Red Rocks' MyKayla Skinner is still using her Olympic snub as motivation

Leah Hogsten | The Salt Lake Tribune Utah's MyKayla Skinner on the bars as No. 3 University of Utah gymnastics team meets BYU gymnastics at the Marriot Center, Jan. 10, 2019.

No matter how many 10.0s she earns, how many individual titles she takes or how many times she hits her routines without even a hint of a bobble, Utah gymnast MyKayla Skinner can’t do one thing — erase the disappointment of failing to be selected to the 2016 U.S. Olympic Team.

Her story is well known in gymnastics circles now: Skinner finished fourth at the U.S. Trials, so it would make sense she would be selected for the five-woman team. Instead, the committee passed over Skinner and selected two gymnasts who finished behind her, Gabby Douglas and Madison Kocian.

Skinner went to Rio de Janeiro as an alternate, but was nothing more than a glorified cheerleader for the U.S. in its gold medal run.

Don’t misunderstand, Skinner was happy the U.S. won, but she can’t help but feel there is an asterisk on her gymnastics career. That disappointment is one of the driving forces behind the junior’s gymnastics even today. It’s why she so often finishes her routines with a big fist pump, eggs on the crowd by flashing the “U” and uses the song “The Champion,” by Carrie Underwood.

About the only thing Skinner hasn’t done is point to where she is going to land, like a batter predicting where he is going to hit his home run. Some might interpret Skinner’s demeanor as cockiness in a sport known for its politeness and hugs, no matter how insincere those gestures are. For Skinner, make no mistake, her gestures are real, as is the pain of disappointment that remains. She loves college gymnastics she said, and it is one of the reasons she is so demonstrative.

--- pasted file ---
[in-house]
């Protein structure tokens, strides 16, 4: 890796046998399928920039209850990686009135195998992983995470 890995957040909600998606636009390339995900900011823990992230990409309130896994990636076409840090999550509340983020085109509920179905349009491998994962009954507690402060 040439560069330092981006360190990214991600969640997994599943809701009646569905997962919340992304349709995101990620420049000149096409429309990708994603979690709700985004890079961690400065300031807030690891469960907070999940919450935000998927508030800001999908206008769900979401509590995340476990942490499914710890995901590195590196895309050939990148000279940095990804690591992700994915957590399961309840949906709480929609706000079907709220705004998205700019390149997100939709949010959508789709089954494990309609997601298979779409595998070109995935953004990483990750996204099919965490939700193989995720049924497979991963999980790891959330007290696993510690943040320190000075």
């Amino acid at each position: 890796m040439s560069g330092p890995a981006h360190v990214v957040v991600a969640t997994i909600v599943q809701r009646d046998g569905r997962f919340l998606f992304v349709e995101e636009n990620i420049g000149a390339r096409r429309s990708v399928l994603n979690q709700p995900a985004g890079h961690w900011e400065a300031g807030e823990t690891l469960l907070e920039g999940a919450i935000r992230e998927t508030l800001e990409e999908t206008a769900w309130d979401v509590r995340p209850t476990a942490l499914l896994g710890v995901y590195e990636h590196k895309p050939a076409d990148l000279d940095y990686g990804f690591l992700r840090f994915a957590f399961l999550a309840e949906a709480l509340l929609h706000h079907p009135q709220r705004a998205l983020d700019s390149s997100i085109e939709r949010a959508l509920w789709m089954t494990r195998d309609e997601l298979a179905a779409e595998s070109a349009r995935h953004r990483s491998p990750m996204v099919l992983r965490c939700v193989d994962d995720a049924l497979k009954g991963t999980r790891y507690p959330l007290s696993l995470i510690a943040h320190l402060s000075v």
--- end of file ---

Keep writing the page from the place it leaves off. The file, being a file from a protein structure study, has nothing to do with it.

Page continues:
“Why not have fun?” she said.

But every celebration, every performance is tinged with the desire to prove herself.

“It’s not like I sit around and think, ‘Why me,’ Skinner said. “Everyone goes through something that challenges them and my experience makes me want to do more and do better and just be more competitive.”

Call it a chip on her shoulder or an anchor of bitterness around her ankle, however you want to term it, Skinner’s motivation has served her well. She goes into Saturday’s meet at Arizona State as one of the most decorated gymnasts in Utah history, having won the NCAA floor title in 2017, vault title in 2018 and amassing 18 All-America honors.

She holds the school record for all-around wins (12 in 2017) and has never missed a routine, going 122 of 122. Happy with her performances, Skinner can’t shake the feeling that she has unfinished business and is considering making a push for a spot on the 2020 Olympic Team.

“My body is good and I think I can get out there and do the big skills again,” she said. “College has been a journey and as much fun as I am having, I do think about making a comeback and go back into training, but I know I’d have to leave a lot behind.”